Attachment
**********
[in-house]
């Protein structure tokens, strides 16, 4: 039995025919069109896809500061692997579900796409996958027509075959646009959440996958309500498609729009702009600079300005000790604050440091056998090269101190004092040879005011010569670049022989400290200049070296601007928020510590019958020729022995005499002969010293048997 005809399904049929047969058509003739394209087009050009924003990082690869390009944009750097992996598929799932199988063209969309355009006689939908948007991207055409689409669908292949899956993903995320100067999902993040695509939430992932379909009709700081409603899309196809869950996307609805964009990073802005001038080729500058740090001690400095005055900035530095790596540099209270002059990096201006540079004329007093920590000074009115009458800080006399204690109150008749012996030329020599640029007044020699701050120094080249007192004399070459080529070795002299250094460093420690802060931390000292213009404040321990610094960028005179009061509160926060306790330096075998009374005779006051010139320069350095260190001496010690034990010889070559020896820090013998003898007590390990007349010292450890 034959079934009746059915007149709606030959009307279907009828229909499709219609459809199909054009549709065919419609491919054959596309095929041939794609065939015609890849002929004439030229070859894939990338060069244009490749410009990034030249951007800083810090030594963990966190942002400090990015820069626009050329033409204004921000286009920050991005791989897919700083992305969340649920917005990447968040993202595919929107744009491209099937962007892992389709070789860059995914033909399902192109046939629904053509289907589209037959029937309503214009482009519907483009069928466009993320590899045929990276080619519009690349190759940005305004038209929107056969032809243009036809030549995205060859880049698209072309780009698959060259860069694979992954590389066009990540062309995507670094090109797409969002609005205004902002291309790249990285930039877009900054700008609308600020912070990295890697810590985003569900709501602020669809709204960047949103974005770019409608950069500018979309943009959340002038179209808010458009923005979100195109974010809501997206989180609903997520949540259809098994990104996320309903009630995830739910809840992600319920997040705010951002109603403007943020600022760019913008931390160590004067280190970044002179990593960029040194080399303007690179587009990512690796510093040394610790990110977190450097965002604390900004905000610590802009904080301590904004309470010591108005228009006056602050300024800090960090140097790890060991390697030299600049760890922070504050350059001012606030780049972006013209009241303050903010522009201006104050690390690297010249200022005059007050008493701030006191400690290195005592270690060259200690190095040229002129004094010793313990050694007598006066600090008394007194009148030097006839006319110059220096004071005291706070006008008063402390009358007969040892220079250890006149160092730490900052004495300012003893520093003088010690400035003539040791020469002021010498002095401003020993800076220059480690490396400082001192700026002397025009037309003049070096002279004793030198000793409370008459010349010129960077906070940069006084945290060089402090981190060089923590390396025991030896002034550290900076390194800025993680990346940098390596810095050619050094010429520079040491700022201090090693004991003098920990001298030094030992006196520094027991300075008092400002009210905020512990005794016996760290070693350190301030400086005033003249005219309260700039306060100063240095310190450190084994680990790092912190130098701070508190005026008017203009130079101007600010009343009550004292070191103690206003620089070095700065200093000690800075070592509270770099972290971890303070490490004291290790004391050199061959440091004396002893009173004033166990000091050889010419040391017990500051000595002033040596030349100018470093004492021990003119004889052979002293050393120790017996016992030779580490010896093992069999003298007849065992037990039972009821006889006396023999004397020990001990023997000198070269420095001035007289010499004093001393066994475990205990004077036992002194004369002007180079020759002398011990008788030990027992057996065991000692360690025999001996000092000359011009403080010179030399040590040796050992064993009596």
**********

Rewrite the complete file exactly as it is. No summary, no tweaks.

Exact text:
[in-house]
């Protein structure tokens, strides 16, 4: 039995025919069109896809500061692997579900796409996958027509075959646009959440996958309500498609729009702009600079300005000790604050440091056998090269101190004092040879005011010569670049022989400290200049070296601007928020510590019958020729022995005499002969010293048997 005809399904049929047969058509003739394209087009050009924003990082690869390009944009750097992996598929799932199988063209969309355009006689939908948007991207055409689409669908292949899956993903995320100067999902993040695509939430992932379909009709700081409603899309196809869950996307609805964009990073802005001038080729500058740090001690400095005055900035530095790596540099209270002059990096201006540079004329007093920590000074009115009458800080006399204690109150008749012996030329020599640029007044020699701050120094080249007192004399070459080529070795002299250094460093420690802060931390000292213009404040321990610094960028005179009061509160926060306790330096075998009374005779006051010139320069350095260190001496010690034990010889070559020896820090013998003898007590390990007349010292450890 034959079934009746059915007149709606030959009307279907009828229909499709219609459809199909054009549709065919419609491919054959596309095929041939794609065939015609890849002929004439030229070859894939990338060069244009490749410009990034030249951007800083810090030594963990966190942002400090990015820069626009050329033409204004921000286009920050991005791989897919700083992305969340649920917005990447968040993202595919929107744009491209099937962007892992389709070789860059995914033909399902192109046939629904053509289907589209037959029937309503214009482009519907483009069928466009993320590899045929990276080619519009690349190759940005305004038209929107056969032809243009036809030549995205060859880049698209072309780009698959060259860069694979992954590389066009990540062309995507670094090109797409969002609005205004902002291309790249990285930039877009900054700008609308600020912070990295890697810590985003569900709501602020669809709204960047949103974005770019409608950069500018979309943009959340002038179209808010458009923005979100195109974010809501997206989180609903997520949540259809098994990104996320309903009630995830739910809840992600319920997040705010951002109603403007943020600022760019913008931390160590004067280190970044002179990593960029040194080399303007690179587009990512690796510093040394610790990110977190450097965002604390900004905000610590802009904080301590904004309470010591108005228009006056602050300024800090960090140097790890060991390697030299600049760890922070504050350059001012606030780049972006013209009241303050903010522009201006104050690390690297010249200022005059007050008493701030006191400690290195005592270690060259200690190095040229002129004094010793313990050694007598006066600090008394007194009148030097006839006319110059220096004071005291706070006008008063402390009358007969040892220079250890006149160092730490900052004495300012003893520093003088010690400035003539040791020469002021010498002095401003020993800076220059480690490396400082001192700026002397025009037309003049070096002279004793030198000793409370008459010349010129960077906070940069006084945290060089402090981190060089923590390396025991030896002034550290900076390194800025993680990346940098390596810095050619050094010429520079040491700022201090090693004991003098920990001298030094030992006196520094027991300075008092400002009210905020512990005794016996760290070693350190301030400086005033003249005219309260700039306060100063240095310190450190084994680990790092912190130098701070508190005026008017203009130079101007600010009343009550004292070191103690206003620089070095700065200093000690800075070592509270770099972290971890303070490490004291290790004391050199061959440091004396002893009173004033166990000091050889010419040391017990500051000595002033040596030349100018470093004492021990003119004889052979002293050393120790017996016992030779580490010896093992069999003298007849065992037990039972009821006889006396023999004397020990001990023997000198070269420095001035007289010499004093001393066994475990205990004077036992002194004369002007180079020759002398011990008788030990027992057996065991000692360690025999001996000092000359011009403080010179030399040590040796050992064993009596």